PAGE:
CLIA Issues Statement on Cruise Industry's Commitment to the Environment and Wastewater Management Practices

Jul 14, 2008

Fort Lauderdale, FL — July 14, 2008 — Cruise Lines International Association (CLIA), the world’s largest cruise industry group, today reaffirmed the industry’s continued commitment to the environment and advanced wastewater treatment management, in response to public statements concerning member cruise line operations in the Baltic Sea.

In a recent public statement, Mats Abrahamsson, Program Director of the World Wildlife Fund Baltic Ecoregion Program said, “It should be the responsibility of anyone operating a ship in the Baltic Sea to take care of their own wastes in a responsible manner.”

In response, Terry Dale, President and CEO of CLIA, said:

“A recent study conducted by the VTT Technical Research Centre of Finland reported that cruise ships contribute only a tiny fraction of the nutrients released into the sea – less than 1 percent.

“CLIA member companies adopted stringent wastewater treatment practices nearly a decade ago, and have operated in accordance with these practices since that time. Additionally, where available and reasonable, ships discharge wastewaters to shore facilities in Baltic Sea cruise ports. Moreover, many cruise lines have already invested hundreds of millions of dollars in advanced onboard systems that treat wastewater to the highest standards available.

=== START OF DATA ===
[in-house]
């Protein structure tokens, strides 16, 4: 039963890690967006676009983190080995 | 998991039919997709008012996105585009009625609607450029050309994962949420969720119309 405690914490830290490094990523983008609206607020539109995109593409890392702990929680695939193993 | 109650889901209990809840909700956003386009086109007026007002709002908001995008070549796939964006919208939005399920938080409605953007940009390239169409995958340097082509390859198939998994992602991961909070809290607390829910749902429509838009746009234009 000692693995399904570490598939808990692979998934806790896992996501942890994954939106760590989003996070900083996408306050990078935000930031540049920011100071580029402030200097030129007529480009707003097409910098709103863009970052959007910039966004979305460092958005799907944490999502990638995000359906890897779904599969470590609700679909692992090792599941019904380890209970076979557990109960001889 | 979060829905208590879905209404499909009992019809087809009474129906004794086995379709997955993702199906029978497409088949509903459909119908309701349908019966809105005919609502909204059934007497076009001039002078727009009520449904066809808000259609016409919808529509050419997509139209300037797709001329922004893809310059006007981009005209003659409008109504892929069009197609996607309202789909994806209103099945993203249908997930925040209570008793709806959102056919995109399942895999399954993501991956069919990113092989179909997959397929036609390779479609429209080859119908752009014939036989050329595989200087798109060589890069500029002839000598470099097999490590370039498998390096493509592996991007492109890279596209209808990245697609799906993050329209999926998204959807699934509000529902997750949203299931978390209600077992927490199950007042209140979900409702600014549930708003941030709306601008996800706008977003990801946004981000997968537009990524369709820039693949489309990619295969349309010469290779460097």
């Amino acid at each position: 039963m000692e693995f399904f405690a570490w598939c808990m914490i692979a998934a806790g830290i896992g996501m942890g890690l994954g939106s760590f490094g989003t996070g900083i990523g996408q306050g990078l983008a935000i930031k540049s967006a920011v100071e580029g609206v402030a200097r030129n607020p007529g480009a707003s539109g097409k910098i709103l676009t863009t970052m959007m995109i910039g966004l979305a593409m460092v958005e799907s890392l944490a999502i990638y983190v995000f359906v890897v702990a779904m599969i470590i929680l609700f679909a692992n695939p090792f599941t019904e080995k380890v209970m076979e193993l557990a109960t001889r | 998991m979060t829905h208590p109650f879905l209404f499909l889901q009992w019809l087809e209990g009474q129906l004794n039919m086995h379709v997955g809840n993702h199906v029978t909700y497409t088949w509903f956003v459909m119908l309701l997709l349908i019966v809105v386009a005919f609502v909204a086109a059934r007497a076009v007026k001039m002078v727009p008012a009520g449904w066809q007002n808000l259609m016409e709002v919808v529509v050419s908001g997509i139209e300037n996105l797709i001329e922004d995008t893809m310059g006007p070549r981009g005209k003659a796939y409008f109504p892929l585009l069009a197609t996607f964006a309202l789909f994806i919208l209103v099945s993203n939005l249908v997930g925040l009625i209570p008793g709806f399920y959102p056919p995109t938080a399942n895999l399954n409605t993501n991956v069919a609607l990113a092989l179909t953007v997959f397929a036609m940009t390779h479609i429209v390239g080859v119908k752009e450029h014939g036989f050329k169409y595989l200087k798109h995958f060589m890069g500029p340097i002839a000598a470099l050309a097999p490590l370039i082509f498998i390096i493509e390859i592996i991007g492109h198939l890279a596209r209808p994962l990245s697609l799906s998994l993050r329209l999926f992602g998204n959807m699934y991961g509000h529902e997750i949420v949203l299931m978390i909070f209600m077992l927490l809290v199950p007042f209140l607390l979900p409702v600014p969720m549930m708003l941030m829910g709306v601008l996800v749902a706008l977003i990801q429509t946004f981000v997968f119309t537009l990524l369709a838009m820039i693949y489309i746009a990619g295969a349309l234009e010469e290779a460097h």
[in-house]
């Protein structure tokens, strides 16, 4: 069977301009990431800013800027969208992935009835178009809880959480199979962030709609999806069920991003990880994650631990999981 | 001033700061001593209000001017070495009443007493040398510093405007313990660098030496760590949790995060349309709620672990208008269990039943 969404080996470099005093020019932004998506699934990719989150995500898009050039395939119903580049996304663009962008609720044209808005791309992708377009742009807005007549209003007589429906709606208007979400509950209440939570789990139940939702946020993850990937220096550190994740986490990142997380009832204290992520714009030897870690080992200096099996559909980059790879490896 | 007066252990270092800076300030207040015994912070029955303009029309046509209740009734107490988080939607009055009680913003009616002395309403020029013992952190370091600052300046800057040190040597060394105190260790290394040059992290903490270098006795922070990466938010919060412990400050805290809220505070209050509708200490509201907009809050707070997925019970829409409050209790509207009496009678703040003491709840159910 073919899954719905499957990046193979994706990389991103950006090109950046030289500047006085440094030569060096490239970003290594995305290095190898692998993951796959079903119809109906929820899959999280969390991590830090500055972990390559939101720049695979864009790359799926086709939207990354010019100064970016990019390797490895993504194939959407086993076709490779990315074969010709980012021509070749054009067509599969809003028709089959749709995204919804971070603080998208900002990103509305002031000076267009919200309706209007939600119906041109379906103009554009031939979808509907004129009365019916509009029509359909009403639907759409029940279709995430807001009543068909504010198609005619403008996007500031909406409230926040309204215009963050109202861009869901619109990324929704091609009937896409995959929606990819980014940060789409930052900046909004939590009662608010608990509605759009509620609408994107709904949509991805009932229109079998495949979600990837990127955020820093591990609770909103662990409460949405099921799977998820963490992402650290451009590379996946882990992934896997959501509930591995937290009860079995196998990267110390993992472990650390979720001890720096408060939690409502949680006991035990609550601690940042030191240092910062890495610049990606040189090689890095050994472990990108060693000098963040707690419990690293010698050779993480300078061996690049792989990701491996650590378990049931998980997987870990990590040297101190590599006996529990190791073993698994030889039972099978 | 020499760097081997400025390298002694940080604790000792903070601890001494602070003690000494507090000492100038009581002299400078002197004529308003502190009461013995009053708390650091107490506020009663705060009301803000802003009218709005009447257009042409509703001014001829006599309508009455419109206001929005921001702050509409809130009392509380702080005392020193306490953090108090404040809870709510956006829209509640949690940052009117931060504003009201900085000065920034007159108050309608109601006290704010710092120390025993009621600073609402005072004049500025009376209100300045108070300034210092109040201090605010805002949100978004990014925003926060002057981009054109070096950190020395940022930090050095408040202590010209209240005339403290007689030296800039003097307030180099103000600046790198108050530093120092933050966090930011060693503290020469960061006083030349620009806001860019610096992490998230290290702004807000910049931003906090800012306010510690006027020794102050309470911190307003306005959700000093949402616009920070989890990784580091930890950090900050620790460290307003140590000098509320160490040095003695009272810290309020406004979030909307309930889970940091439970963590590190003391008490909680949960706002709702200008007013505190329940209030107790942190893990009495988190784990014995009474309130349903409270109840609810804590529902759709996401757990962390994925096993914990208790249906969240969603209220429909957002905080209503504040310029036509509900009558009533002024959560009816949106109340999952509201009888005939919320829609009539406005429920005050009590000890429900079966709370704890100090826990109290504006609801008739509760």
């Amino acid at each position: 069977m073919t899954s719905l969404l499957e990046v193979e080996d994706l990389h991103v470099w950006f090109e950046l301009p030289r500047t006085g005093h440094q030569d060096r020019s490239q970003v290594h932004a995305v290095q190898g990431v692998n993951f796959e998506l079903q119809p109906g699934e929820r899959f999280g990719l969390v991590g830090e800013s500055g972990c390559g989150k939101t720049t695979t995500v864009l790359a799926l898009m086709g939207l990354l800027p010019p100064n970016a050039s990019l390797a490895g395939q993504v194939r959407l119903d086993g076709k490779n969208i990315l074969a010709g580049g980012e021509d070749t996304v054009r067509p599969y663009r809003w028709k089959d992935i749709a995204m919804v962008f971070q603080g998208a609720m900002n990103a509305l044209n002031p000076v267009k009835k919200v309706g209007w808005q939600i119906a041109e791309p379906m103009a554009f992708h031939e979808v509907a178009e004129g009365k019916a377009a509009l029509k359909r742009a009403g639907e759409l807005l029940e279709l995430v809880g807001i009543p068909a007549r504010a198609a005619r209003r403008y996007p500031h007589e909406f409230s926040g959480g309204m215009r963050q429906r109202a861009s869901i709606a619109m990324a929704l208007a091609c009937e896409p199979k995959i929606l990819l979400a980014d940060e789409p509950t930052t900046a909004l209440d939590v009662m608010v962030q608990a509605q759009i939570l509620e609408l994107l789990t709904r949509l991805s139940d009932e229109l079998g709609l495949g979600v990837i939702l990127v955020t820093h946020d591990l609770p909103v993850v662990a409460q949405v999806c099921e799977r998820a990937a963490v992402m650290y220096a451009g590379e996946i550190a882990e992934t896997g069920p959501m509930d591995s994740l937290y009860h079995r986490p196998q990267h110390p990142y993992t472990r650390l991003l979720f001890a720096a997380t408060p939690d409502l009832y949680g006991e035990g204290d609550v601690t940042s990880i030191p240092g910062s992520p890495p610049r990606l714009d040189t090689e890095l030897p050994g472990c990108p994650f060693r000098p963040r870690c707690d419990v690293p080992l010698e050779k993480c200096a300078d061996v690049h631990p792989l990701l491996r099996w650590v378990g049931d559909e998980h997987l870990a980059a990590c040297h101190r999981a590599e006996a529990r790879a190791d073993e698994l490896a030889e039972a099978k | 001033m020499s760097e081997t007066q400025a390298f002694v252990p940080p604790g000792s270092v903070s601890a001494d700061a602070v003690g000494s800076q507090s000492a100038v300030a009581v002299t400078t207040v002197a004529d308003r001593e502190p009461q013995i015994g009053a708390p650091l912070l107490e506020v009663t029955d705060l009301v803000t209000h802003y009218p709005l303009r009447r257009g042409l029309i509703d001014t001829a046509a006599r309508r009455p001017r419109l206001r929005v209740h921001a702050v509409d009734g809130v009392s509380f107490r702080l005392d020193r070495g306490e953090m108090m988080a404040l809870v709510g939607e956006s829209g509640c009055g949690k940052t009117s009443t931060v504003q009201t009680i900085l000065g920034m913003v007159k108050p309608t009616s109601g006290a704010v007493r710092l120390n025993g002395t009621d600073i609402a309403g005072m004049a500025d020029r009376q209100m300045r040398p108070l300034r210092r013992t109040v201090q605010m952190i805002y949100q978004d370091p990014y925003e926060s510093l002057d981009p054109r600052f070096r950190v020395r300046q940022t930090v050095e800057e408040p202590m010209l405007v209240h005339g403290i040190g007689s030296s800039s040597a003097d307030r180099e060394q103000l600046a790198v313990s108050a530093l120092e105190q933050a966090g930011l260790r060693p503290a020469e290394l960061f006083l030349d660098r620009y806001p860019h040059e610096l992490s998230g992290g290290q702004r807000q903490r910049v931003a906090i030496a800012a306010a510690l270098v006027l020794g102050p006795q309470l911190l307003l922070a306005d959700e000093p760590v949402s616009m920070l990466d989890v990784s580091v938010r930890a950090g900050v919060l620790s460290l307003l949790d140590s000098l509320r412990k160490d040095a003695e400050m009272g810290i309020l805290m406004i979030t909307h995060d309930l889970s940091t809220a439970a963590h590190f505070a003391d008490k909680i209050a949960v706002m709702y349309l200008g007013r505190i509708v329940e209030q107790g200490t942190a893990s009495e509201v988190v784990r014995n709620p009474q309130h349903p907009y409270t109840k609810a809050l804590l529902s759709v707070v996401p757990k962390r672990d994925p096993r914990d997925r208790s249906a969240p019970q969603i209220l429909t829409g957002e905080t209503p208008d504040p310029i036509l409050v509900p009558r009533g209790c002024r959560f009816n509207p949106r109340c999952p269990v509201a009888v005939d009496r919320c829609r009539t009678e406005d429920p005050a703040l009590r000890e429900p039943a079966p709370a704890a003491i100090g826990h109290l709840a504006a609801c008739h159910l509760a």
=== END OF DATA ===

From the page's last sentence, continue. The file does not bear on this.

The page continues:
“As an industry deeply committed to the protection of the environment, we look forward to continuing to work with the WWF as well as the ports, the maritime industry, land-based facilities and local government to protect the Baltic for generations to come.”

Dale noted that since 2007, CLIA has worked closely with the WWF to share information and find solutions to the environmental challenges in the Baltic region. He also called for a collaborative effort to control all sources of nutrients contributing to issues in the Baltic Sea, whether from land or sea.

“A truly effective effort would include farm operations, industrial facilities and municipal wastewater treatment plants, in addition to ports and the maritime industry,” Dale said.

All members of the Cruise Lines International Association operating in the Baltic Sea – and all over the world – meet or exceed the discharge standards for sewage set by the International Maritime Organization, Dale noted.

The VTT study is available online at http://www.vtt.fi/inf/pdf/tiedotteet/2007/T2370.pdf.

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